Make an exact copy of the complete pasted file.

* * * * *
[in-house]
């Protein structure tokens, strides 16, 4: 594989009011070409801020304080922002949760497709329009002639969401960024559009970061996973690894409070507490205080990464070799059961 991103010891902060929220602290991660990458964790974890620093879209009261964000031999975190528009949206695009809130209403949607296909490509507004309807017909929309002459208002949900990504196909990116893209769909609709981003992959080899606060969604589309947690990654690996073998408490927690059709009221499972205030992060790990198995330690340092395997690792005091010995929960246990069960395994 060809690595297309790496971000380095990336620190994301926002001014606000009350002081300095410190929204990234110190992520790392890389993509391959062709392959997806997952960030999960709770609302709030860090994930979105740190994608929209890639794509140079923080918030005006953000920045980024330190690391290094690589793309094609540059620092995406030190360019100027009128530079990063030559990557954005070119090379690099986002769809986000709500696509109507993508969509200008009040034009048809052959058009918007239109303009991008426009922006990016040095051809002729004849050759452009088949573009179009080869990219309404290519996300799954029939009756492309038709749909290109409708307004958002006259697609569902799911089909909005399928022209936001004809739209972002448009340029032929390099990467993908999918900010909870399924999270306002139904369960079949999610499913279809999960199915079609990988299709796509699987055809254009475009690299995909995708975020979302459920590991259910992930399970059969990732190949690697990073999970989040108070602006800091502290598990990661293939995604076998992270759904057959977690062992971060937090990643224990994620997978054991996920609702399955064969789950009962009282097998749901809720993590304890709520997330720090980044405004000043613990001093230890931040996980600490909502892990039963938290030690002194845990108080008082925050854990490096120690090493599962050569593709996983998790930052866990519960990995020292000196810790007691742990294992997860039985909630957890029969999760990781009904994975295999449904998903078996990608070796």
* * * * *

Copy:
[in-house]
């Protein structure tokens, strides 16, 4: 594989009011070409801020304080922002949760497709329009002639969401960024559009970061996973690894409070507490205080990464070799059961 991103010891902060929220602290991660990458964790974890620093879209009261964000031999975190528009949206695009809130209403949607296909490509507004309807017909929309002459208002949900990504196909990116893209769909609709981003992959080899606060969604589309947690990654690996073998408490927690059709009221499972205030992060790990198995330690340092395997690792005091010995929960246990069960395994 060809690595297309790496971000380095990336620190994301926002001014606000009350002081300095410190929204990234110190992520790392890389993509391959062709392959997806997952960030999960709770609302709030860090994930979105740190994608929209890639794509140079923080918030005006953000920045980024330190690391290094690589793309094609540059620092995406030190360019100027009128530079990063030559990557954005070119090379690099986002769809986000709500696509109507993508969509200008009040034009048809052959058009918007239109303009991008426009922006990016040095051809002729004849050759452009088949573009179009080869990219309404290519996300799954029939009756492309038709749909290109409708307004958002006259697609569902799911089909909005399928022209936001004809739209972002448009340029032929390099990467993908999918900010909870399924999270306002139904369960079949999610499913279809999960199915079609990988299709796509699987055809254009475009690299995909995708975020979302459920590991259910992930399970059969990732190949690697990073999970989040108070602006800091502290598990990661293939995604076998992270759904057959977690062992971060937090990643224990994620997978054991996920609702399955064969789950009962009282097998749901809720993590304890709520997330720090980044405004000043613990001093230890931040996980600490909502892990039963938290030690002194845990108080008082925050854990490096120690090493599962050569593709996983998790930052866990519960990995020292000196810790007691742990294992997860039985909630957890029969999760990781009904994975295999449904998903078996990608070796």